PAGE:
3. Thanks, glad you are enjoying my long overdue foray into 40k territory. I’ve always been more of a Fantasy man, and those massed infantry armies which are my preference take a lot of time to get through (those bloody greenskins barely fit into their allocated shelf space)

    That being said, there are some sci-fi projects in occasional progress, and a bunch of options for when I feel like trying something new on a smaller scale, like those Eldar. There are more of them inbound, though I’ll probably scale down from the initially intended 8 to 5 for now.

    In terms of metal assembly, given enough glue I’ve rarely encountered problems with models falling apart on me, but then I don’t get my armies out to play much. The increasingly 3-dimensional plastic kits of late are often over the top just for the sake of it in my view and are becoming too fragile, I’m struggling with that on my Dark Eldar. Storage is becoming an issue, with models not fitting into normal figure cases anymore. I’ve been buying more and larger separate storage containers, quickly reaching the limit of what a flat in London can accommodate.

    • I brought two DE Raiders and a converted Ravager (there wasnt a kit at the time) in a car from Ireland to a GT in Nottingham in Jan/Feb 1999. The experience was not kind to the models. I understand your concerns intimately.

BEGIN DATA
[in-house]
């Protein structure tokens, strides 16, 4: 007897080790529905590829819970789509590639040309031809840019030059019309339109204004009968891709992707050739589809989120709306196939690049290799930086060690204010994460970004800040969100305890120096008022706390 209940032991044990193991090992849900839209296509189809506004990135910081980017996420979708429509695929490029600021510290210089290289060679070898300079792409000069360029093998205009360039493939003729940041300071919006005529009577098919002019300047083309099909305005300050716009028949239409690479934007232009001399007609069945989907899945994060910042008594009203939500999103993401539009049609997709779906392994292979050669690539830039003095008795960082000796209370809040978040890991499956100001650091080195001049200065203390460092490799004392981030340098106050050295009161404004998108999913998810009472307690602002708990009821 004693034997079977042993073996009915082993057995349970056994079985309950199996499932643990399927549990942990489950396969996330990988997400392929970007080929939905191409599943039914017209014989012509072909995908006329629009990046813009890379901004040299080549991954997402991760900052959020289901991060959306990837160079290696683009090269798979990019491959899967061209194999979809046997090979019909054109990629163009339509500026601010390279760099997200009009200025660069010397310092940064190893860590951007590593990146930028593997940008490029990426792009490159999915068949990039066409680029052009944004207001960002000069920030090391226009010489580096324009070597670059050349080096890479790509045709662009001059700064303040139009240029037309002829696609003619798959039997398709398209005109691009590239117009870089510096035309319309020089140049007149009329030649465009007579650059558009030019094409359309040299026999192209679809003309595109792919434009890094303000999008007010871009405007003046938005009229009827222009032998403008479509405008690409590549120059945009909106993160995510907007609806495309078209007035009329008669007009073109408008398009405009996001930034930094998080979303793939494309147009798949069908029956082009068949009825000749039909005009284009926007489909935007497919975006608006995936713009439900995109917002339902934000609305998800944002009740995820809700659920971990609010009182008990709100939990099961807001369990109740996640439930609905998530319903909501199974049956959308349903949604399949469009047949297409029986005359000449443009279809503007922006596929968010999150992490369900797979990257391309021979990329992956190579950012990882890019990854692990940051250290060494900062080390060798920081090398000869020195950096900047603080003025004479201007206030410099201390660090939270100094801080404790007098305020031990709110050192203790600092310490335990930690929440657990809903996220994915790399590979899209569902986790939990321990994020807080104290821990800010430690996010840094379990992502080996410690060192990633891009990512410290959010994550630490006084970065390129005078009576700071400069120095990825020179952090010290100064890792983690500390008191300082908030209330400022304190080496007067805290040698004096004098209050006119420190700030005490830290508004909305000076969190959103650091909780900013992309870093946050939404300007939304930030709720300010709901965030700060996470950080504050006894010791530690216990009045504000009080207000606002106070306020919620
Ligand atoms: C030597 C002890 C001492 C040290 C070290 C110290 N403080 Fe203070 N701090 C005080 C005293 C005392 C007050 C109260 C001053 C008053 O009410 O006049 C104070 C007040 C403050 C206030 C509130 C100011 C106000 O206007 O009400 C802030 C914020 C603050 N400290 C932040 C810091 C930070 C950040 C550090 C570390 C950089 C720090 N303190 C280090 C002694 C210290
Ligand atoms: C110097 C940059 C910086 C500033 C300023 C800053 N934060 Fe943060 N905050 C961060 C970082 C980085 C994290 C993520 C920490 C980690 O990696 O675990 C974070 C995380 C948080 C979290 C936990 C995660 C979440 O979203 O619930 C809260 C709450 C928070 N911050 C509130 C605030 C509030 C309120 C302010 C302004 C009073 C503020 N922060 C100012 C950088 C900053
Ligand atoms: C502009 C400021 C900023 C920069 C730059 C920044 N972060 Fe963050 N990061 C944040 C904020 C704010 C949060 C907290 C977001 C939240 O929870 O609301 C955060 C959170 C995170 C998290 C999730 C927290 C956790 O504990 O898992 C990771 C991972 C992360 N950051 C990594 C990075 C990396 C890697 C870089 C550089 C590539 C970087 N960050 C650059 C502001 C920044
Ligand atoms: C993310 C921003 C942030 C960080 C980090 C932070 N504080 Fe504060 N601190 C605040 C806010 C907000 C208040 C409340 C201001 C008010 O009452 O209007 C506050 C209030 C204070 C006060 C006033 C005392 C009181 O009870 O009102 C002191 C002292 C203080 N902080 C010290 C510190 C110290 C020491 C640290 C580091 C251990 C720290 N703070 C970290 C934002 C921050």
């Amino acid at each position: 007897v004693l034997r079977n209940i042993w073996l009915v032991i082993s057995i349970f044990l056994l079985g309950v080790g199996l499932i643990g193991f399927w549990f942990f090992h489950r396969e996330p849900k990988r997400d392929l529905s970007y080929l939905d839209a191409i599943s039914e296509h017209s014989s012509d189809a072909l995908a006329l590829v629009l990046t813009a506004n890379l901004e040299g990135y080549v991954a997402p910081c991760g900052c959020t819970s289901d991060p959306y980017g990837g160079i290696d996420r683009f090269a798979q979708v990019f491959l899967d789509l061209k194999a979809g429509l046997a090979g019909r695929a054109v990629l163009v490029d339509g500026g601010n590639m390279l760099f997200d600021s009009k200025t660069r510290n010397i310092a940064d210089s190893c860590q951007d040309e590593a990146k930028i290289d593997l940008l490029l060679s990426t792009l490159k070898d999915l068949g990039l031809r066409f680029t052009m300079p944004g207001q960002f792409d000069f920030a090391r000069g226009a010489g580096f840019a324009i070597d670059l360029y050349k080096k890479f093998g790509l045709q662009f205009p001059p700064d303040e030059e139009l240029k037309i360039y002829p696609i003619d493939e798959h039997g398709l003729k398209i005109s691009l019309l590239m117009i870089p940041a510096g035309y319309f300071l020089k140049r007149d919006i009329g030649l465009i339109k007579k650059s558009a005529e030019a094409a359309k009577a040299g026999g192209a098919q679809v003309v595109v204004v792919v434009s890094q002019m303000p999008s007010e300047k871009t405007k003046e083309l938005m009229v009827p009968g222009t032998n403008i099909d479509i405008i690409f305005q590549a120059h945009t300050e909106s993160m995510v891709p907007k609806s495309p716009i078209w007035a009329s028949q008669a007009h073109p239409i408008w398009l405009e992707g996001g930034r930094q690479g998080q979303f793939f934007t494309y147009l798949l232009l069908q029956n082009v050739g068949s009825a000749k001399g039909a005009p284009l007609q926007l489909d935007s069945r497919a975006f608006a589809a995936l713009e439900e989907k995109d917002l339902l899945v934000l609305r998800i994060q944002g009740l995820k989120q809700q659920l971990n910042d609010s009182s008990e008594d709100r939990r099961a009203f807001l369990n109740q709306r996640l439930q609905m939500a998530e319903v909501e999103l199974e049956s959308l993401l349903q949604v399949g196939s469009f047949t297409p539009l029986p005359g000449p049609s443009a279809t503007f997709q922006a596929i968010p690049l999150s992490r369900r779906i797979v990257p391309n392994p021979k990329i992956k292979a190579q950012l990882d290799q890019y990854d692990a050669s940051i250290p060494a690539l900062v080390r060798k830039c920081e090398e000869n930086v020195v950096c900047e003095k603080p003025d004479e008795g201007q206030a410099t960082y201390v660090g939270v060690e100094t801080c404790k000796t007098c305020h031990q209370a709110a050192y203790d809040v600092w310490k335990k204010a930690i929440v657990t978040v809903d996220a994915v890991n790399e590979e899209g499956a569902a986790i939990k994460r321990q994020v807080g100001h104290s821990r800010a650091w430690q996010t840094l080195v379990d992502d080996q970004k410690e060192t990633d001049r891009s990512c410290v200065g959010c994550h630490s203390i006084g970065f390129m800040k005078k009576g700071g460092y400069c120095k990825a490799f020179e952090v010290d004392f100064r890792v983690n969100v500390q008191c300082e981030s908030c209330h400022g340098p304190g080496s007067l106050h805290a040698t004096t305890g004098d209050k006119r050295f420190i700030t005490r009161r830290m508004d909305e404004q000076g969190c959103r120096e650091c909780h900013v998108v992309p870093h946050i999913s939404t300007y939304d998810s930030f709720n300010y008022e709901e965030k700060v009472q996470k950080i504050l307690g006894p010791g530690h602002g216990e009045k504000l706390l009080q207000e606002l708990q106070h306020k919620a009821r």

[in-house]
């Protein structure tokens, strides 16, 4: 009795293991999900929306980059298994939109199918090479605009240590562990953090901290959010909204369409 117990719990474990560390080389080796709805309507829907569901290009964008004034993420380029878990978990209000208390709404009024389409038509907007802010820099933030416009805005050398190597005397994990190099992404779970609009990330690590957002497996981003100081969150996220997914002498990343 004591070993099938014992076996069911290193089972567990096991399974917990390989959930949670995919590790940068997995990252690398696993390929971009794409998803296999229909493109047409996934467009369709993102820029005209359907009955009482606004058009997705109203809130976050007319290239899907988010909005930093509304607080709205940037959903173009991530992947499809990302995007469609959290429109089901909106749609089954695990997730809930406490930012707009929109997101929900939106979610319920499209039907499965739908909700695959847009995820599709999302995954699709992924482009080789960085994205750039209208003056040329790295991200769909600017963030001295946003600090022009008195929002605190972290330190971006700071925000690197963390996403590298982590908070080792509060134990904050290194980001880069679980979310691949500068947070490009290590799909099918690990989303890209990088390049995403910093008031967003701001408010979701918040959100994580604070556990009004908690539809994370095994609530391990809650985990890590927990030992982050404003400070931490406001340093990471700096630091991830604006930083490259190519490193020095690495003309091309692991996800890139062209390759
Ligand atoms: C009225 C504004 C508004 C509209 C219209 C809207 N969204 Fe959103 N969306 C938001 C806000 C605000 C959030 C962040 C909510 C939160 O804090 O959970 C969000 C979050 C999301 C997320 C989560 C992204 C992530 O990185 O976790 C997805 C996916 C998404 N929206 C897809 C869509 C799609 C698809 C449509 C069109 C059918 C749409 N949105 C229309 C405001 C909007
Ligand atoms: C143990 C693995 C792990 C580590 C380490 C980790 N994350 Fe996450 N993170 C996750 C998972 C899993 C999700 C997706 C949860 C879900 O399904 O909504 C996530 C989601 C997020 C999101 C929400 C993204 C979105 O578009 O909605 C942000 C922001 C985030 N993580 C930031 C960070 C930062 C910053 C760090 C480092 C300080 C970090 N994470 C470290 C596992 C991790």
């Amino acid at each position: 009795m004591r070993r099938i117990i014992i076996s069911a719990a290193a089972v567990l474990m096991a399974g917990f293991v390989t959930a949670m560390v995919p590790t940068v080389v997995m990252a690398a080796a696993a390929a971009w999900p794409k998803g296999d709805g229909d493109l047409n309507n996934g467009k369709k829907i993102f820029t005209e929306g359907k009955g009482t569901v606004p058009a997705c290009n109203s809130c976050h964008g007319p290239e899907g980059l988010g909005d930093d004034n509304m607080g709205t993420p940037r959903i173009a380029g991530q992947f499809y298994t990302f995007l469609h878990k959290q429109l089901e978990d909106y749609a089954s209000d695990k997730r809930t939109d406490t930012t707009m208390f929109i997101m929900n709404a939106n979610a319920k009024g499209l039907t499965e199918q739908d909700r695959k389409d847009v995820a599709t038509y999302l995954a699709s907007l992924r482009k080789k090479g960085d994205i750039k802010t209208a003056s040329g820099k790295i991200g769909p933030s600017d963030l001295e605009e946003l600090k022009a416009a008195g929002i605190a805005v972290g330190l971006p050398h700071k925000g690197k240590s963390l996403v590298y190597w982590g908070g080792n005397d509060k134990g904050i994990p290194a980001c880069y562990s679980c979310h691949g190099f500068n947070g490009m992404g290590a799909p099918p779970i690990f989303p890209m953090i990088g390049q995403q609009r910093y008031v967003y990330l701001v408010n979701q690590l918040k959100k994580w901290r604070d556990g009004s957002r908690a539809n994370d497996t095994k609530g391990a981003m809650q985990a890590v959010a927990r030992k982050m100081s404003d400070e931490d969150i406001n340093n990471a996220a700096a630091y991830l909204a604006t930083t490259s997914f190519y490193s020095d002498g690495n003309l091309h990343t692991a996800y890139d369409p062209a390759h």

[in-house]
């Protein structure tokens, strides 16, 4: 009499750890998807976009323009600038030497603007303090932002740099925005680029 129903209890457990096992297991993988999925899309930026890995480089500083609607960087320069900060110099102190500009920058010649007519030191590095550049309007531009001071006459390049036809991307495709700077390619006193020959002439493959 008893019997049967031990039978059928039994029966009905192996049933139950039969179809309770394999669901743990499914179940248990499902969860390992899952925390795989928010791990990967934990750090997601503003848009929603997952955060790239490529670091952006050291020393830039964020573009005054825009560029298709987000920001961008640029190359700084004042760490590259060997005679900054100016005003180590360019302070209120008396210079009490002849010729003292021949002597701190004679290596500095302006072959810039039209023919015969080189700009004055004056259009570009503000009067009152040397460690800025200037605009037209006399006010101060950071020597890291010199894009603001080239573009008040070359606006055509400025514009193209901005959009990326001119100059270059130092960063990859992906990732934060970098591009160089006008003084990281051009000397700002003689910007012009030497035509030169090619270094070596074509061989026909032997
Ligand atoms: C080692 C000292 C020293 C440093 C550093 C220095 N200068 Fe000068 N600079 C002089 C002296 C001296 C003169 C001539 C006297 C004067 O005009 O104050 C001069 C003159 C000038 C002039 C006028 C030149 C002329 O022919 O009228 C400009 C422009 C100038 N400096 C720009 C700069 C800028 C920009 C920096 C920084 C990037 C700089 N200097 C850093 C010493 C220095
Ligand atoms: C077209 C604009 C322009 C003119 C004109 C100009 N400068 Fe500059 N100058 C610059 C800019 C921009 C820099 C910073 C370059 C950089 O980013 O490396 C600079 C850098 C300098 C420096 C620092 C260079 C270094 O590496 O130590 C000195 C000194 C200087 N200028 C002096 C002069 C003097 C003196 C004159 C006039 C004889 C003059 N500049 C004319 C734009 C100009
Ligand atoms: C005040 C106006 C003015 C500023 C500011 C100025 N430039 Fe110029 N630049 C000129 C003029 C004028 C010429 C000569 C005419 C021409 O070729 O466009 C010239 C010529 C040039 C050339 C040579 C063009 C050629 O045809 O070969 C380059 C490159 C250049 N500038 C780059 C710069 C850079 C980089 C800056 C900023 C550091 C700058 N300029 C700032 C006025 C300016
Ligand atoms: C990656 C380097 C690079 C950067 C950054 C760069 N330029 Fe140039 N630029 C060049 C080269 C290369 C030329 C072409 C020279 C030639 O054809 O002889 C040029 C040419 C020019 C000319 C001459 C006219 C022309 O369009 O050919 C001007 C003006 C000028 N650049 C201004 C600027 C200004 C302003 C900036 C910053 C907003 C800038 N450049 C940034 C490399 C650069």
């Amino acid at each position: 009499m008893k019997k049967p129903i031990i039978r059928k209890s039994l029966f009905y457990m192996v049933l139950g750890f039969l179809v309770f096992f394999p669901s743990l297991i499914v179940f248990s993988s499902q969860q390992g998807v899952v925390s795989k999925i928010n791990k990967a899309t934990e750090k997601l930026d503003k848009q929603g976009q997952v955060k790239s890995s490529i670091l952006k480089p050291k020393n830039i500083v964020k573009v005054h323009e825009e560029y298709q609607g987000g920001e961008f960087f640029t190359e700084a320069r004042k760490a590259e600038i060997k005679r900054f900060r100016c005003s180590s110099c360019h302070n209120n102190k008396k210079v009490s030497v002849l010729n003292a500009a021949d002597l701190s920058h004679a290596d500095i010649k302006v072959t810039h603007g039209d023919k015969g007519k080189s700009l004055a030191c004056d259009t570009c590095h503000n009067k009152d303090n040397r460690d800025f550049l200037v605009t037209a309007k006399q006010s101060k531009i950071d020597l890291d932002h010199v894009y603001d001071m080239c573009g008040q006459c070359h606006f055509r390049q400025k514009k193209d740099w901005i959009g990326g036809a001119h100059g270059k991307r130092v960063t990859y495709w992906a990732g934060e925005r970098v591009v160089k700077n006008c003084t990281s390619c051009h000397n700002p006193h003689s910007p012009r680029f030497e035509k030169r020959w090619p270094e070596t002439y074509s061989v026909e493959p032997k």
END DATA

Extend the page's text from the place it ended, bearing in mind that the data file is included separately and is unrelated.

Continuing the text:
As for the kits, I take each one on its own merits. Some are great, some not so much. I actually enjoy cherry picking models from numerous sources and trying to tie them together with a strong colour scheme.

      Im looking forward to seeing the next batch of Eldar :)

    • Your eclectic mix of miniatures is a joy and one of the inspirations for my 40k activities, looking forward to your next cherry picking session as always!

  4. How did I miss this post until last night? These guys look great, and yes – the helmet works extremely well. It just goes to show how well some of these older sculpts hold up today. I do think they have more appeal and art to them to most of the modern eldar infantry, simply by being individually sculpted models with that element of experimentation to them rather than being multipart, multipose plastics. It’s just the nature of the beast (and I like the multiparts as well).
    Looking at your figures here makes me want to paint my own ones of these guys, but I already have too many plates in the air, so not for the time being. Please do keep on showing us these guys, as I find them fantastic.

    • Glad you are enjoying my incursion into Eldar space. I’ve started work on a leader for the squad, hope I’ll find the right combination of colours and patterns for his helmet and crest.

      I’ll try sprinkling some limited side projects in between what is my main goal for the 2015 painting season – get two or three old school Warhammer armies into the field.